Their mother Lena, was not a loving mother to begin with; after the death of her husband, she lost her ability to cope and the children were separated and sent to live with different relatives. I couldn't feel angry by her behaviour, her abandoning the children, as I could not imagine how her devastating circumstances would affect me if I had experienced the same. You imagine that you would be strong for children, but you really could not determine your actions.

You witness all the adults within the family trying to help. Uncles and aunts and close household staff, trying to do what is best, but all failing the children dismally, unable to grasp the effects the separations and change of routines would have on them. They are too wrapped up with their own lives dramatically changing to see how the children are coping.

I felt that this book should be included in secondary school curriculums. The children of today would realise how lucky they are, if they could see the devastation that World War 2 caused to children just like themselves. Children being sent to live with complete strangers, never knowing whether they would see their parents again. Waiting for a telegram to tell them that their parents have died.

This book is so beautifully written; you believe so highly in the children, your motherly instincts kick in and you want to take them home and wrap them in cotton wool to preserve them from any more damage.

I adored this book. I adored the children in it, (even though they broke my heart) and I know it has only increased my love for Noel Streatfeild's books. This woman not only wrote for children, but she understood them.
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2 of 2 people found the following review helpful
5.0 out of 5 stars Poignant, believable, wonderfully observed, 3 Sep 2012
By 
Alun Williams "mathematician manqué" (Peterborough,England) - See all my reviews
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This review is from: Saplings (Persephone Classics) (Paperback)
Unlike most people reviewing this I have never read any of Noel Streatfeild's children's books. I was drawn to the book because the other two Persephone Classics I have read have both been wonderful, and I am pleased to say this did not disappoint at all either. The book charts the effect of WWII on the Wiltshire family, which, when we first meet it on a summer holiday in Eastbourne, consists of four happy children (Laurel, Tony, Kim and Tuesday) with a caring and wise industrialist father (Alex), a charming and beautiful but narcissistic mother (Lena), ably assisted by an loving old nanny, and a perceptive young governess (Miss Glover). The outbreak of war breaks up the family as the children are first sent to stay with Alex's parents, and then later to boarding schools. Unfortunately, the cover of the 2009 edition gives away a key turning point in the plot - I wish I could have read the book without knowing it. This is a book for adults: although it is largely about children, it is not suitable for anyone under about fourteen or fifteen.
Saplings follows the development of all four children, though we perhaps care most about the two eldest, and Laurel in particular, but we also get to know a range of aunts and uncles.
Nobody reading this novel can fail to understand its main lessons: that children need a stable home or base; that adults should not dispose of children without consulting their wishes, or at least explaining to them why they are doing what they are doing. However, "Saplings" is far from being overly didactic: not the least of the pleasures of this superbly insightful novel about children, is that one of the characters is a novelist who is famed for her understanding of children - but who in practice is fairly hopeless with dealing with them.
In short, highly recommended, one of the best books I've read in a long time, and one I shall probably reread sooner rather than later.
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2 of 2 people found the following review helpful
5.0 out of 5 stars Please read especially if you have children, grandchildren or even great grandchildren, 21 Feb 2012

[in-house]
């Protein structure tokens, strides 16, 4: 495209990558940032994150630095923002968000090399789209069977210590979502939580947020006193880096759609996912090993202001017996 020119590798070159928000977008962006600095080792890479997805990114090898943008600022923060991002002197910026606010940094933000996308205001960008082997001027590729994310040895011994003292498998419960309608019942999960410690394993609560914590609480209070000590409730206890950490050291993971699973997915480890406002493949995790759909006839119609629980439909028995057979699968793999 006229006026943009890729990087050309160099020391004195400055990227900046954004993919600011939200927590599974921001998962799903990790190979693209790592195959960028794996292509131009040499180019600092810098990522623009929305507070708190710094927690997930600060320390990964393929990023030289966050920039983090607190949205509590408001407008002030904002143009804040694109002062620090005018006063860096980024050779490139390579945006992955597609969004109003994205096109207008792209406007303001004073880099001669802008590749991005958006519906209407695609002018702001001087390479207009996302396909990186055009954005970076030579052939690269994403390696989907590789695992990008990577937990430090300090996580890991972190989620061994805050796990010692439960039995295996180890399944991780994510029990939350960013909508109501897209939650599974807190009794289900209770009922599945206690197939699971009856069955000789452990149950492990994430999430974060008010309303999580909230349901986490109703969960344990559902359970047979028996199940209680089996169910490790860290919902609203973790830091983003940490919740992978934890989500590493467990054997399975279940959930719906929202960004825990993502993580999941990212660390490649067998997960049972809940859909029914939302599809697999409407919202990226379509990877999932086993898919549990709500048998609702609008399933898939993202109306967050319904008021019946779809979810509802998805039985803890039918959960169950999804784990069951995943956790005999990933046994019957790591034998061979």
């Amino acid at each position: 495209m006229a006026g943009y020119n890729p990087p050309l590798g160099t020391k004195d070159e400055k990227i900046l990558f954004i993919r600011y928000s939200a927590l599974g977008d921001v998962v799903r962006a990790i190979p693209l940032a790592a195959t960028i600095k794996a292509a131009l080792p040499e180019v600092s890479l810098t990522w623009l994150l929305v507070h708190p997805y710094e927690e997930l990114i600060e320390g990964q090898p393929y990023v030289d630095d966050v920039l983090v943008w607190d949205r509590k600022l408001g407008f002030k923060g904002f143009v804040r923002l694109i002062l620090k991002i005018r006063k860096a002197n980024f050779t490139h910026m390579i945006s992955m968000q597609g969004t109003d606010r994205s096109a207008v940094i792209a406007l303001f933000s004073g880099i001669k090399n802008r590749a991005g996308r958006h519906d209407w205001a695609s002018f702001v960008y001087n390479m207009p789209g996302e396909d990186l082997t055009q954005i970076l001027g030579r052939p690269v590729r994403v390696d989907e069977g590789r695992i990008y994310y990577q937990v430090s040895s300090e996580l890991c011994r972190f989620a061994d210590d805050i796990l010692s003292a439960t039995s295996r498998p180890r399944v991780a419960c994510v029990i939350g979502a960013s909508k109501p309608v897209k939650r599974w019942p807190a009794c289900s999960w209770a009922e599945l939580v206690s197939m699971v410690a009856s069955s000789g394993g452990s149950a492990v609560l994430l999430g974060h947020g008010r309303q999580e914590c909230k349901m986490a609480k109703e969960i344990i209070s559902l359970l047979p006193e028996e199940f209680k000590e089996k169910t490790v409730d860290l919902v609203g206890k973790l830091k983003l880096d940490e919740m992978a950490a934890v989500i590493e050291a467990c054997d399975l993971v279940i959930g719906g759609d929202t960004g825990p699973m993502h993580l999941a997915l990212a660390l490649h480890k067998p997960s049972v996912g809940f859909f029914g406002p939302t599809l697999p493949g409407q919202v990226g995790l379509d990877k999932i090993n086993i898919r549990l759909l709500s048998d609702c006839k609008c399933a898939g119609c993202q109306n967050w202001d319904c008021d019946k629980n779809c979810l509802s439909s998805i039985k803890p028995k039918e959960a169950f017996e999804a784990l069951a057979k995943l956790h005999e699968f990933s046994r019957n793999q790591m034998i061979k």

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This review is from: Saplings (Persephone Classics) (Paperback)
I loved this book and wish I'd read it earlier - when my children were around the same age as the four children who are the central characters (about 10-16). I don't know how she does it but Noel Streatfeild perfectly describes the confusion, insecurity, isolation and (sometimes self-imposed) loneliness of childhood and how the nurture of adults can ensure that the angst of childhood is minimised but sadly can't be totally eradicated.

Communication seems to be a central theme and the value of stable family life comes a close second. Strangely I see glimmers of "About a Boy" by Nick Hornby and the need for Marcus to make more links with friends and family in order to have a sufficiently wide "support network". The same is very true for NS's children (while Lena the immature mother is very like Will, the immature man in "About a Boy") and the numerous adults in their lives are all necessary in their own way.

I'd read this book again and I'm going to read more of NS's work on the strength of this book. As a mother, I loved it but it can be read by anyone as there's a universal message of the importance of nurturing children, whether they're your own children, grandchildren, nieces/nephews or the children of friends and acquaintances, and it's all backed up by a really good, well crafted narrative.
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16 of 19 people found the following review helpful
5.0 out of 5 stars A wonderful book., 20 Aug 2000
By A Customer
This review is from: Saplings (Paperback)
It's only in the past year that I've discovered Noel Streatfeild's adult books and this book and Grass in Picadilly are the best I've read yet. The characters are so real and captured me in the way that few ever do. This is a definite must read.
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1 of 1 people found the following review helpful
5.0 out of 5 stars Fabulous book, 26 Sep 2012
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This review is from: Saplings (Persephone Classics) (Paperback)
Loved this book. It is incredibly moving, with very likable characters. You find yourself really rooting for the children. Funny and sad in equal measure.
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1 of 1 people found the following review helpful
5.0 out of 5 stars A family torn apart by war, 14 Nov 2009
This review is from: Saplings (Persephone Classics) (Paperback)
I really enjoyed this book. Its main theme is the children and how stability is so important to a childs life. The adults, in the main, seem oblivious to the way the childrens lifes are being affected by the war and the decisions made on behalf of the children by the 'grownups'.
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Saplings (Persephone Classics)
Saplings (Persephone Classics) by Jeremy Holmes (Paperback - 23 April 2009)